Successful investors know that portfolio diversification is an essential strategy. They don’t just invest in different businesses, but across industries. If one sector suffers, you don’t get caught with your eggs in one basket. Some of those investments might even grow enough to offset any loss.
Investors don’t have to be experts or hands-on in every domain where they get involved. For example, you can benefit from franchising a hydraulic hose business, even without industry knowledge.
The average employee may not have their sights set on investment. Their immediate focus tends to dwell on staying competitive in the workforce and advancing their careers. But they, too, can benefit from the principle of diversification. In this situation, the concept applies to skills and learning.
The world rewards generalists
The principle of specialization is ingrained in our upbringing and institutions. While children are often encouraged to try out different activities and learn many things, we expect them to gain focus as they mature.
This is reinforced on many levels. We bandy around sayings such as ‘jack of all trades, master of none.’ Peers, teachers, and family members ask students what their career plans are, with increasing seriousness and frequency. The education system itself encourages specialization by offering specific courses in the promise of better job outcomes.
Gaining focus in learning is a natural part of growing up, and it certainly helps us to better navigate the adult world. But excessive specialization can lead to flawed development. It may leave individuals at a disadvantage in a competitive and changing world.
The case for specialization is persuasively driven home by the likes of Malcolm Gladwell, who popularized the concept of the 10,000-hour rule. The premise being that putting in more hours into improving a skill invariably makes you better, and doing so early on will amplify your advantage.
This assumption has since been disputed. Specialization is only suitable for certain highly domain-specific skills, and occupations that offer ‘kind’ learning environments. Those are basically situations where you can repetitively execute known functions with little deviation and thrive as a result. Music, golf, and chess are some examples.
For the majority of careers, and therefore people’s lives, environments are what psychologists term ‘wicked.’ They have a high degree of complexity and so many interacting variables that perfect information is impossible. In such situations, it’s the generalists who thrive.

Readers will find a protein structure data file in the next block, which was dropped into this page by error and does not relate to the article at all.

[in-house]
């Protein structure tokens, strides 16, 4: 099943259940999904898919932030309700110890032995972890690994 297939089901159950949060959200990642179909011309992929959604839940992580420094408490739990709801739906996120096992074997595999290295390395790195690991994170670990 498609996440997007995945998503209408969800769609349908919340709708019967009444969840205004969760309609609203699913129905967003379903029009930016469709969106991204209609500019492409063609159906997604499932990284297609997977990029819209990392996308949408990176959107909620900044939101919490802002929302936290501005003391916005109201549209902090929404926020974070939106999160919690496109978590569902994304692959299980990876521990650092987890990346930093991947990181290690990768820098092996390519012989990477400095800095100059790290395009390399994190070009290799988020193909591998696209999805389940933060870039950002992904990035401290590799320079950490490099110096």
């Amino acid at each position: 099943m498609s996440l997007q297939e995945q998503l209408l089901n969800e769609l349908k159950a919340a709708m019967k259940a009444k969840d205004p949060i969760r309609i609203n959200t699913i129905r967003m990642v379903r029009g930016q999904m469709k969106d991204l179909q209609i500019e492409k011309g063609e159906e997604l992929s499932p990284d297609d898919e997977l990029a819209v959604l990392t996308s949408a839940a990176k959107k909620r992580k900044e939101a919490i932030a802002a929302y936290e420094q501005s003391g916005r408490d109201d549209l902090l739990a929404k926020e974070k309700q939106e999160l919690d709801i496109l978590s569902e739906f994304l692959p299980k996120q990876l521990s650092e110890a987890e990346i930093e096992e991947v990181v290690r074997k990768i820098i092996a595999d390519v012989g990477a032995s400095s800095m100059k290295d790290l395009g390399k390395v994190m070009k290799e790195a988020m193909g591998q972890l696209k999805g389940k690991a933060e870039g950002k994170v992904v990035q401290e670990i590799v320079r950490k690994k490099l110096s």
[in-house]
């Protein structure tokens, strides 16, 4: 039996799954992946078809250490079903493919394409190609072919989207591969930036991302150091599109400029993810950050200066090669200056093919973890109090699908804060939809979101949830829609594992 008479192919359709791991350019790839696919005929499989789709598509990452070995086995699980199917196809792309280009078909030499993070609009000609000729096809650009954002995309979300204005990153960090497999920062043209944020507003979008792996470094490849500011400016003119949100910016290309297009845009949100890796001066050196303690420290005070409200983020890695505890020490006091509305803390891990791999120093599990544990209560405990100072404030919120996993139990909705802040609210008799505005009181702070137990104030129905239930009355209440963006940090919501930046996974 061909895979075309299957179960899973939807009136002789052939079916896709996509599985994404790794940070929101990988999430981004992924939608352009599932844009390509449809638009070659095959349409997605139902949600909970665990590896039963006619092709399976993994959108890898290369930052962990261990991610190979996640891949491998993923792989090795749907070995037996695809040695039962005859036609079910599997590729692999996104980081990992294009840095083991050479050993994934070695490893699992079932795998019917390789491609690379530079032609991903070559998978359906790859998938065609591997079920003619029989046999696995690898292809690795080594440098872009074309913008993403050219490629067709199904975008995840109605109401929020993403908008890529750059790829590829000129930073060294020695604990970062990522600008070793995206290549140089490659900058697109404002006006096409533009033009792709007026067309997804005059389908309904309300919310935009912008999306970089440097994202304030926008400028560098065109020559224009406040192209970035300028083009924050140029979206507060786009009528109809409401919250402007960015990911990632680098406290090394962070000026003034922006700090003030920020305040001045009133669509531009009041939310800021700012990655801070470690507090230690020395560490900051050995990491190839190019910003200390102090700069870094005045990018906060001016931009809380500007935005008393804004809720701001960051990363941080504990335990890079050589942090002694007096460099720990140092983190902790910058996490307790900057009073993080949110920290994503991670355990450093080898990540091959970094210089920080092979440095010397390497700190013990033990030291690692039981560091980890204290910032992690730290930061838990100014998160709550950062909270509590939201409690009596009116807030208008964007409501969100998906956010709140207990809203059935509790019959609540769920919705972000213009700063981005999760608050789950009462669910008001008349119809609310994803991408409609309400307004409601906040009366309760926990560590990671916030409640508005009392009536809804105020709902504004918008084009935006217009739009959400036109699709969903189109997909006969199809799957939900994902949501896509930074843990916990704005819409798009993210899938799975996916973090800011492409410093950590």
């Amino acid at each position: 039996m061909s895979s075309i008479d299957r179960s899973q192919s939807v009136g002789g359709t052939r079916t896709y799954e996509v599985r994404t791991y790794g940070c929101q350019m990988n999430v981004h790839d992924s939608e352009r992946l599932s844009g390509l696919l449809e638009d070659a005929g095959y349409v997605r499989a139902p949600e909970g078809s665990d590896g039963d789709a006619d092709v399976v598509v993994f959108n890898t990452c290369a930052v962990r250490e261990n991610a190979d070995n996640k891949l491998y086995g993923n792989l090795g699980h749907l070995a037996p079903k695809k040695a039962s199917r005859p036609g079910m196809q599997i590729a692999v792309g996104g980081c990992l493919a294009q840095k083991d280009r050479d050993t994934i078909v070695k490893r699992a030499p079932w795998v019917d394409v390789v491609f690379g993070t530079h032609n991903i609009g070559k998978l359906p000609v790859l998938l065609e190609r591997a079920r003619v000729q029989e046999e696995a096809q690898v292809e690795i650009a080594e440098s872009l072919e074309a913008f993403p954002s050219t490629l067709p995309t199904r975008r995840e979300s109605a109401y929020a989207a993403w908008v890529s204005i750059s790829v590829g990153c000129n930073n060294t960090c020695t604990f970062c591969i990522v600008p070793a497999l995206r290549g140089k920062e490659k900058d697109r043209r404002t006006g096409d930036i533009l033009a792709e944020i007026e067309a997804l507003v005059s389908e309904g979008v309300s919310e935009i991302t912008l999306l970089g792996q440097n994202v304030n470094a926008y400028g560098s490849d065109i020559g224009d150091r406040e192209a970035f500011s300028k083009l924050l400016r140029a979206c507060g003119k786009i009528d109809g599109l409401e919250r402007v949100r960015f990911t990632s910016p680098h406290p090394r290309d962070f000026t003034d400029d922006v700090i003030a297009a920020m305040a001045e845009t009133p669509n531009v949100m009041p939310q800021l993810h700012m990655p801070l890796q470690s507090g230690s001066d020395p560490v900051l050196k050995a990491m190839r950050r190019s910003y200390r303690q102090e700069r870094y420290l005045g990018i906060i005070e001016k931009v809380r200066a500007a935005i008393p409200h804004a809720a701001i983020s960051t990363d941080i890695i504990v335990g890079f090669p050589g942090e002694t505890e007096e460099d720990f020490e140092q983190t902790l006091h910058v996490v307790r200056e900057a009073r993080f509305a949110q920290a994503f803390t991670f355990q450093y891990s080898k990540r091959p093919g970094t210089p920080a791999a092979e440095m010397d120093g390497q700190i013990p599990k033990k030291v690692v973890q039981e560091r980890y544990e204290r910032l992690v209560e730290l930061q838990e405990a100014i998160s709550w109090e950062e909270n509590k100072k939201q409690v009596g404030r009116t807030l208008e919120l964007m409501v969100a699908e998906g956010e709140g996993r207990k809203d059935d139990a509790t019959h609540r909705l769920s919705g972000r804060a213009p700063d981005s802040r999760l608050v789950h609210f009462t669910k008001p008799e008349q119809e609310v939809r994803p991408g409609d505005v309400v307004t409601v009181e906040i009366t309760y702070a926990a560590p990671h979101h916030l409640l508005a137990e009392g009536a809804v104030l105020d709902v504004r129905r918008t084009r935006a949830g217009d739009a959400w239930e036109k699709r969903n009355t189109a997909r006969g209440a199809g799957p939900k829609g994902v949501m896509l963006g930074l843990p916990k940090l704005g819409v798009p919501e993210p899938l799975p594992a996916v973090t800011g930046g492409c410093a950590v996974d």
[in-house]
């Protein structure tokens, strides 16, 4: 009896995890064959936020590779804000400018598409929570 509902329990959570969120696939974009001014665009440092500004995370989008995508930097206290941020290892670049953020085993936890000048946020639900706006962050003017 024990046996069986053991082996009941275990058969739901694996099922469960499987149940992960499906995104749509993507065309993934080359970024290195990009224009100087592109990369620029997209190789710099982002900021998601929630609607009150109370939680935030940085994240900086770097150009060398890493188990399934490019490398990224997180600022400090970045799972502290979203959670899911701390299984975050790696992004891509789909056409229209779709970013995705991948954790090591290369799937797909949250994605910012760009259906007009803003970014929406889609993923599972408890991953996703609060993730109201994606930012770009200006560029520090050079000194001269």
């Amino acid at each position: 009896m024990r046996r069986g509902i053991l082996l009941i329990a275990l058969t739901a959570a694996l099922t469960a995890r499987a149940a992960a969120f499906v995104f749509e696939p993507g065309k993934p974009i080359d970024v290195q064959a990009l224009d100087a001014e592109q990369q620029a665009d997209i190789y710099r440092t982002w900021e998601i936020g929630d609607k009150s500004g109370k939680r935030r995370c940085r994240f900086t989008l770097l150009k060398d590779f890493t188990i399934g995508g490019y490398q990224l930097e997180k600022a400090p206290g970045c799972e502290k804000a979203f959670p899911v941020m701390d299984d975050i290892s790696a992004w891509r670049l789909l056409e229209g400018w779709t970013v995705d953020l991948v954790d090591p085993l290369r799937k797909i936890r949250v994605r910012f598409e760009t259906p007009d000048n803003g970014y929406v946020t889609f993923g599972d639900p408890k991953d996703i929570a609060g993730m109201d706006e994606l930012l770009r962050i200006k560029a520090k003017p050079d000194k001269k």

Gaining from adversity
Generalists aren’t people who are unfocused in their approach to learning and development. They may be good at a specific skill. But they have also intentionally cultivated the quality of range. They don’t hesitate to dabble in a wide variety of skills.
This combination of continuous learning and curiosity gives them an overall breadth of knowledge. They may not be experts in multiple areas, but they know enough transferable skills to handle unexpected situations. It allows them to tackle problems they’ve never encountered and find solutions that are considered out-of-the-box.
Having range operates on the same principle as diversifying your investment. Instead of stocks, real estate, or startups, you’re investing in different skills.
Diversification works on the principle of antifragility, coined by Nassim Taleb in his works on risk management. A system subjected to stress will break if it’s fragile. If it’s robust, it will likely survive unaffected. But if it’s antifragile, it gains and grows from the ordeal.
Disruptive events can affect companies unevenly. The pandemic was bad for most industries, but IT companies largely thrived. Investors who diversified in this sector, and workers with the bread of knowledge extending to this domain, would have benefited where others struggled.
Diversifying adult learning
The prevailing influence of change and uncertainty in our world was already in place before the pandemic and will continue beyond it. As adults, we are responsible for diversifying our own skillsets in order to thrive in such a future.
Thus, a case can also be made for adopting a diverse approach to learning itself. It’s not enough to simply read about a wide variety of topics. You will learn more effectively if you explore different learning styles or make use of different media.
Listen to expert podcasts, watch instructional videos and TED talks. Attend webinars for now, and workshops once restrictions on in-person activities are lifted.
If you have the flexibility to do so, take a certificate course, or pursue higher education. Seek an internship or do volunteer work. Attempt a personal project to exercise a new skill and get feedback from others.
You don’t have to do all of these things but experiment with them to find out which one is most effective for your learning. That will enable you to dabble in a greater breadth of skills and ultimately become a diversified, antifragile employee with strong career prospects.